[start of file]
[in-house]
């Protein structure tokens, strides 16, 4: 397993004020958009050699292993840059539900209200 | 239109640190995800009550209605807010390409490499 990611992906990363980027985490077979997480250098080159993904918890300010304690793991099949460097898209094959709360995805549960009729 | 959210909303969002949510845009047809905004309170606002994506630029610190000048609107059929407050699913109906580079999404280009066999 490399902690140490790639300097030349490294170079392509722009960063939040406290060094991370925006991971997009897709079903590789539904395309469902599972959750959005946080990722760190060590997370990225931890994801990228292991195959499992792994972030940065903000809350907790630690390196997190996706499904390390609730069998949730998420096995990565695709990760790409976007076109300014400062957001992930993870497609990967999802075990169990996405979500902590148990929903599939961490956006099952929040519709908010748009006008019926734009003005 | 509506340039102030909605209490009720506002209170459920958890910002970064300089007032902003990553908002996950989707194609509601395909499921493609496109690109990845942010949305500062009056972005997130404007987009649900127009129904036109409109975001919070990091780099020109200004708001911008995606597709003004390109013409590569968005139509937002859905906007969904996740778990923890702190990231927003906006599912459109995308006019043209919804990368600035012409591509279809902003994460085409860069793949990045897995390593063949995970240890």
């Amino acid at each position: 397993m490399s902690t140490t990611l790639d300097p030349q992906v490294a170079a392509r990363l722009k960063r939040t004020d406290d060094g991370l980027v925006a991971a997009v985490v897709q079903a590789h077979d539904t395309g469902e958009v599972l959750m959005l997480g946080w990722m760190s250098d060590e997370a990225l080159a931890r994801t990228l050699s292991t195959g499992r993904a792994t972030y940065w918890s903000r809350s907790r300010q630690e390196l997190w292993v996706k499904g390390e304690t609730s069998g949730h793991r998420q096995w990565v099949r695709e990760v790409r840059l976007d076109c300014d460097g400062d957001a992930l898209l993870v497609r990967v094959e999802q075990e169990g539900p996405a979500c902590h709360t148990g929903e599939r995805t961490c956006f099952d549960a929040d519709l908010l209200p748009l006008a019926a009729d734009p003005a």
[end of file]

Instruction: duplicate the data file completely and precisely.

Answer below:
[in-house]
């Protein structure tokens, strides 16, 4: 397993004020958009050699292993840059539900209200 | 239109640190995800009550209605807010390409490499 990611992906990363980027985490077979997480250098080159993904918890300010304690793991099949460097898209094959709360995805549960009729 | 959210909303969002949510845009047809905004309170606002994506630029610190000048609107059929407050699913109906580079999404280009066999 490399902690140490790639300097030349490294170079392509722009960063939040406290060094991370925006991971997009897709079903590789539904395309469902599972959750959005946080990722760190060590997370990225931890994801990228292991195959499992792994972030940065903000809350907790630690390196997190996706499904390390609730069998949730998420096995990565695709990760790409976007076109300014400062957001992930993870497609990967999802075990169990996405979500902590148990929903599939961490956006099952929040519709908010748009006008019926734009003005 | 509506340039102030909605209490009720506002209170459920958890910002970064300089007032902003990553908002996950989707194609509601395909499921493609496109690109990845942010949305500062009056972005997130404007987009649900127009129904036109409109975001919070990091780099020109200004708001911008995606597709003004390109013409590569968005139509937002859905906007969904996740778990923890702190990231927003906006599912459109995308006019043209919804990368600035012409591509279809902003994460085409860069793949990045897995390593063949995970240890």
């Amino acid at each position: 397993m490399s902690t140490t990611l790639d300097p030349q992906v490294a170079a392509r990363l722009k960063r939040t004020d406290d060094g991370l980027v925006a991971a997009v985490v897709q079903a590789h077979d539904t395309g469902e958009v599972l959750m959005l997480g946080w990722m760190s250098d060590e997370a990225l080159a931890r994801t990228l050699s292991t195959g499992r993904a792994t972030y940065w918890s903000r809350s907790r300010q630690e390196l997190w292993v996706k499904g390390e304690t609730s069998g949730h793991r998420q096995w990565v099949r695709e990760v790409r840059l976007d076109c300014d460097g400062d957001a992930l898209l993870v497609r990967v094959e999802q075990e169990g539900p996405a979500c902590h709360t148990g929903e599939r995805t961490c956006f099952d549960a929040d519709l908010l209200p748009l006008a019926a009729d734009p003005a």